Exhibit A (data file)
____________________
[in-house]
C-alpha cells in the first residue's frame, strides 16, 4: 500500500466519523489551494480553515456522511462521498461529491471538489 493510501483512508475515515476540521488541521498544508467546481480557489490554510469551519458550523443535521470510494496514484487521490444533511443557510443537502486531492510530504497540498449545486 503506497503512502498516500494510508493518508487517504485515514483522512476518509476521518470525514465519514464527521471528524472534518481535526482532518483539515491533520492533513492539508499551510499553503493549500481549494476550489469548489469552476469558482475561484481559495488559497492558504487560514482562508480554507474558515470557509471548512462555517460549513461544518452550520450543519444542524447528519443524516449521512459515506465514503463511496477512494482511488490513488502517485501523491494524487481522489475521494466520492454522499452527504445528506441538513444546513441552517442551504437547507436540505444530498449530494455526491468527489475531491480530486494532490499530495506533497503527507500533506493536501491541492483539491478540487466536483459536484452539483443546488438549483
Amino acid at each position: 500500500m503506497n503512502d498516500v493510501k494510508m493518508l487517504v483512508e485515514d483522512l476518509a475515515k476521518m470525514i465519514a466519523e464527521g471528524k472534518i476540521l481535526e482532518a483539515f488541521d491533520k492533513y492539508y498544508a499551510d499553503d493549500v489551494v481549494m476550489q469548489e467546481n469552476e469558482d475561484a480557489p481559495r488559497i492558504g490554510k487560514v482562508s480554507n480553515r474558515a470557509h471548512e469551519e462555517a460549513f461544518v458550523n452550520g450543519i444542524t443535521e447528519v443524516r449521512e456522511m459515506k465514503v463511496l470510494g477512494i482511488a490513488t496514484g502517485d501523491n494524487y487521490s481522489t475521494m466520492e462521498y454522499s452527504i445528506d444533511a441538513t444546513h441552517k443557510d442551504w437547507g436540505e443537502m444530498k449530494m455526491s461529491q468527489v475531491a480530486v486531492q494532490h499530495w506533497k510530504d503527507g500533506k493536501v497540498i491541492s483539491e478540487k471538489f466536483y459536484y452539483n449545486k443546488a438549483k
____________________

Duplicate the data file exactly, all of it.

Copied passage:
[in-house]
C-alpha cells in the first residue's frame, strides 16, 4: 500500500466519523489551494480553515456522511462521498461529491471538489 493510501483512508475515515476540521488541521498544508467546481480557489490554510469551519458550523443535521470510494496514484487521490444533511443557510443537502486531492510530504497540498449545486 503506497503512502498516500494510508493518508487517504485515514483522512476518509476521518470525514465519514464527521471528524472534518481535526482532518483539515491533520492533513492539508499551510499553503493549500481549494476550489469548489469552476469558482475561484481559495488559497492558504487560514482562508480554507474558515470557509471548512462555517460549513461544518452550520450543519444542524447528519443524516449521512459515506465514503463511496477512494482511488490513488502517485501523491494524487481522489475521494466520492454522499452527504445528506441538513444546513441552517442551504437547507436540505444530498449530494455526491468527489475531491480530486494532490499530495506533497503527507500533506493536501491541492483539491478540487466536483459536484452539483443546488438549483
Amino acid at each position: 500500500m503506497n503512502d498516500v493510501k494510508m493518508l487517504v483512508e485515514d483522512l476518509a475515515k476521518m470525514i465519514a466519523e464527521g471528524k472534518i476540521l481535526e482532518a483539515f488541521d491533520k492533513y492539508y498544508a499551510d499553503d493549500v489551494v481549494m476550489q469548489e467546481n469552476e469558482d475561484a480557489p481559495r488559497i492558504g490554510k487560514v482562508s480554507n480553515r474558515a470557509h471548512e469551519e462555517a460549513f461544518v458550523n452550520g450543519i444542524t443535521e447528519v443524516r449521512e456522511m459515506k465514503v463511496l470510494g477512494i482511488a490513488t496514484g502517485d501523491n494524487y487521490s481522489t475521494m466520492e462521498y454522499s452527504i445528506d444533511a441538513t444546513h441552517k443557510d442551504w437547507g436540505e443537502m444530498k449530494m455526491s461529491q468527489v475531491a480530486v486531492q494532490h499530495w506533497k510530504d503527507g500533506k493536501v497540498i491541492s483539491e478540487k471538489f466536483y459536484y452539483n449545486k443546488a438549483k